However, while CSS 3 is powerful, remembering all the details of each element’s syntax can be overwhelming. To make matters more confusing, CSS 3 hasn’t been finalized yet, so browser makers are using browser-specific prefixes for the new attributes. For example, to get an orange to green radial gradient in Firefox, you’d use this code:
background:-moz-radial-gradient(60% 50% 40deg, #866400, #FF4E28 71%).
A bit of a drag, right?
Cheat sheets help, but sometimes it’s much simpler to let an automated tool do the hard work for you. Our friends at Ajaxian recently discovered CSS 3.0 Maker, which covers all the new elements, like transitions, drop shadows and even
@font-face and offers a clean simple set of tools to tweak the look on an element visually and then cut and paste the code into your style sheets.
CSS 3.0 Maker takes more of a kitchen sink approach by including a number of different effects. Sliders allow you to tweak each effect, control variables like shadow x- and y- offsets or the midpoint of a gradient without melting your brain. Once you have things the way you want them, you can either cut-and-paste the code or download an HTML file with inline style definitions. CSS 3.0 Maker also displays the browser compatibility for each new tool and takes care of all the vendor-specific prefixing for you. Our only gripe is that in some cases — like border radius — the site ignores the shorthand syntax in favor of defining each element individually, which is usually overkill.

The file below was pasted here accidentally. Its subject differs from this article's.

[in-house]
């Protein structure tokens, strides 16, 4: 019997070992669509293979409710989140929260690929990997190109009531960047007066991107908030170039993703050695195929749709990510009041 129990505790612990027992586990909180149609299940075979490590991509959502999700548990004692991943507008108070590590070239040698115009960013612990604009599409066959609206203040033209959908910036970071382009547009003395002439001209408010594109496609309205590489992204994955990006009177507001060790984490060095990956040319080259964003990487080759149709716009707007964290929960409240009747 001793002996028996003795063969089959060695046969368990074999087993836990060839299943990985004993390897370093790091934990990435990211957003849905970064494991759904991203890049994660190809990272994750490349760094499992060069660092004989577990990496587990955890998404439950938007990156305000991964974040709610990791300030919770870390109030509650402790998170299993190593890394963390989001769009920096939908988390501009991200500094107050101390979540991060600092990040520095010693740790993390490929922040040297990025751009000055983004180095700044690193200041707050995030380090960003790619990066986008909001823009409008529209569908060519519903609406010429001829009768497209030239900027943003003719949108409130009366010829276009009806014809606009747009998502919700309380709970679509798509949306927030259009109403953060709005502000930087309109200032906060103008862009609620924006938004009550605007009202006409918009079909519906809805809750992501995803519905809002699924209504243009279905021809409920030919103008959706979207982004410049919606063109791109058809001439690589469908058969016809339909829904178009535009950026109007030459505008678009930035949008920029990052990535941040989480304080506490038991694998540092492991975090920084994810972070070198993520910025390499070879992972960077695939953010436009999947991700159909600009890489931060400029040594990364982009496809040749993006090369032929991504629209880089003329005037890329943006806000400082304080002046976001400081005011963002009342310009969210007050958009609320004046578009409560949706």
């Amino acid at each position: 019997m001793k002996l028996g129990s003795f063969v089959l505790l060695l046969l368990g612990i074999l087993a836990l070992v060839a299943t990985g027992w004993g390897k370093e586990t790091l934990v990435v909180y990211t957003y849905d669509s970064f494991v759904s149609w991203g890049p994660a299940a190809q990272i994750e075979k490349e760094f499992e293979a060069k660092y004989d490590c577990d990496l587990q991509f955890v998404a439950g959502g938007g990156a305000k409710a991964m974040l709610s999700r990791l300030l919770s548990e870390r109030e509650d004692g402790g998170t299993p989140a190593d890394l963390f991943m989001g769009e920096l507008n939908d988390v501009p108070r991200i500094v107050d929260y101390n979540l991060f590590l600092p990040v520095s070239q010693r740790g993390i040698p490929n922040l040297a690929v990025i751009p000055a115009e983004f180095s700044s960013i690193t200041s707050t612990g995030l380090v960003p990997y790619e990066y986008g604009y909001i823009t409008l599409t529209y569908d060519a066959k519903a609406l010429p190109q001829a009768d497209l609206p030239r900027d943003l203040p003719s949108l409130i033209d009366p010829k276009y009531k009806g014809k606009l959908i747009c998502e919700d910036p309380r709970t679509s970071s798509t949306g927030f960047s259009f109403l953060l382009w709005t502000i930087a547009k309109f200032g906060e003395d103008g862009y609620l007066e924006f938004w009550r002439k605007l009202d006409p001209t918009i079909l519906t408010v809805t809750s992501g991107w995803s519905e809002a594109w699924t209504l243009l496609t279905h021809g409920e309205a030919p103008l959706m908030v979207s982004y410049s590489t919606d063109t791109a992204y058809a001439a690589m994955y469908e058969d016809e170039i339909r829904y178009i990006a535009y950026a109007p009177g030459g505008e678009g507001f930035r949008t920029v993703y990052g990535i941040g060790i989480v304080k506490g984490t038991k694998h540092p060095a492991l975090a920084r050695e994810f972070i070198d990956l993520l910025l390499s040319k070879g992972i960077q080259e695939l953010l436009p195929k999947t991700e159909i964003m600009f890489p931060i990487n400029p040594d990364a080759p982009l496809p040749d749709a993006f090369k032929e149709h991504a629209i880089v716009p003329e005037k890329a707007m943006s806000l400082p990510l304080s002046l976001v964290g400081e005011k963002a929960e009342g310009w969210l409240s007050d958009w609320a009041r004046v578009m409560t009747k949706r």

Still, if you’ve ever struggled to remember the exact syntax of CSS 3′s new tools, CSS 3.0 Maker offers a simple solution. As a bonus, if you start watching the code change as you move the visual sliders, pretty soon you’ll be familiar with the syntax and can go back to using your text editor.